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Hoffmann, R. A wiki for the life sciences where authorship matters. Nature Genetics (2008)
 
 
 
 
 

Intracerebral distribution of infectious amyloid protein in spongiform encephalopathy.

We studied the regional distribution of infectious amyloid protein by western immunoblots of brain tissue extracts from 37 patients with different forms of spongiform encephalopathy, i.e., 16 sporadic cases, 18 familial cases with a variety of mutations, and 3 iatrogenic cases. In sporadic and familial Creutzfeldt-Jakob disease, amyloid protein concentrations were usually highest in the frontotemporal regions of the cerebral cortex, whereas iatrogenic Creutzfeldt-Jakob disease and Gerstmann-Sträussler-Scheinker syndrome had as high or higher concentrations in the deep cerebral nuclei and cerebellum. As a group, familial cases had lower amyloid protein concentrations than either sporadic or iatrogenic cases, and fatal familial insomnia patients had the lowest concentrations found in any form of disease. This hierarchy of amyloid protein concentrations corresponds to the experimental transmission rates observed for each form of disease and is consistent with the concept that the protein molecule is an integral component of the infectious agent. Regional amyloid protein pattern analysis of brain and spinal cord may help to distinguish sporadic from environmentally acquired infections, as for example, cases of human disease suspected to have arisen from exposure to sheep or cows infected with scrapie or bovine spongiform encephalopathy.[1]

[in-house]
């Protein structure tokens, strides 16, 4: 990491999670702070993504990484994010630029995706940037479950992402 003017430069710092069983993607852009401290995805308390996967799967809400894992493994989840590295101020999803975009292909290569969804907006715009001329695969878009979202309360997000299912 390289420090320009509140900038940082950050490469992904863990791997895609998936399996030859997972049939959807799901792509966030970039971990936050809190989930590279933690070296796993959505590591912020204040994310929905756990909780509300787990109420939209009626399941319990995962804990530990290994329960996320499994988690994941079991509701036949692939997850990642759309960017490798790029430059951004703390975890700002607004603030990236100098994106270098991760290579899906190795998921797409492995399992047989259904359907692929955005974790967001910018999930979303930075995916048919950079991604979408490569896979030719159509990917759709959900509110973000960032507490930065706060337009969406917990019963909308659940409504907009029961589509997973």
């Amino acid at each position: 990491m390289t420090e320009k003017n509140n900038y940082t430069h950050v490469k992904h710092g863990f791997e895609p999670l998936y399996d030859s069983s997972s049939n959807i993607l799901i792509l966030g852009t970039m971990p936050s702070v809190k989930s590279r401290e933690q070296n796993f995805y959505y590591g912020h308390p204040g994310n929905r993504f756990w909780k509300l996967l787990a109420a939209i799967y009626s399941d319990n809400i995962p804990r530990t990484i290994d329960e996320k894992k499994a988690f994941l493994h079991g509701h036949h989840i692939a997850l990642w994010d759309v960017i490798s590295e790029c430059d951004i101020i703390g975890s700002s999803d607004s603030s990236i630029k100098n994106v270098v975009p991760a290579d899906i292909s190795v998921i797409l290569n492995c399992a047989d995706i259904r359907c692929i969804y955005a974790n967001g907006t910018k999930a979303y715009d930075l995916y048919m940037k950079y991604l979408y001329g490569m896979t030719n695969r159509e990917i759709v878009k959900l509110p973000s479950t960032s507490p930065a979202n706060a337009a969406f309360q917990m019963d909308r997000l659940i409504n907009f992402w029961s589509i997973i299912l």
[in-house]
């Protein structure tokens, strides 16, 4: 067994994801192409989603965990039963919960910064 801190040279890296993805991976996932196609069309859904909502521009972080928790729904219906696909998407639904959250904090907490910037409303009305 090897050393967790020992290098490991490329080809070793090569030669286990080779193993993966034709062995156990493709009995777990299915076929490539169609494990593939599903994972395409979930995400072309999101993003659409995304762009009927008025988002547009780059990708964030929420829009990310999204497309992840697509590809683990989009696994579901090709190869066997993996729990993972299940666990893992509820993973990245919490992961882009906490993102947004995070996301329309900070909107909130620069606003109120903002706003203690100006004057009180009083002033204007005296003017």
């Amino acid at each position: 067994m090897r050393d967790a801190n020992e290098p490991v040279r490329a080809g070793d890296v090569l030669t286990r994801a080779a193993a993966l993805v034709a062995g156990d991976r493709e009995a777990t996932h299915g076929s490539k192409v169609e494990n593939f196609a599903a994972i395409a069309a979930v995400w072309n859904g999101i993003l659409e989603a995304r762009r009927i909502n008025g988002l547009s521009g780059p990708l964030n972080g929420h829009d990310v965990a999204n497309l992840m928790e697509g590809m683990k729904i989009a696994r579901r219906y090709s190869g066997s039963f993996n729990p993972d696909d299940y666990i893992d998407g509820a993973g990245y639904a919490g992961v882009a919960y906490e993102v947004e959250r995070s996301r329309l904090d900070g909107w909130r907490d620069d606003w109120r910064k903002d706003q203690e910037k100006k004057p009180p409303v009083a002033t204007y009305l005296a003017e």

References

  1. Intracerebral distribution of infectious amyloid protein in spongiform encephalopathy. Brown, P., Kenney, K., Little, B., Ironside, J., Will, R., Cervenáková, L., Bjork, R.J., San Martin, R.A., Safar, J., Roos, R. Ann. Neurol. (1995) [Pubmed]
 
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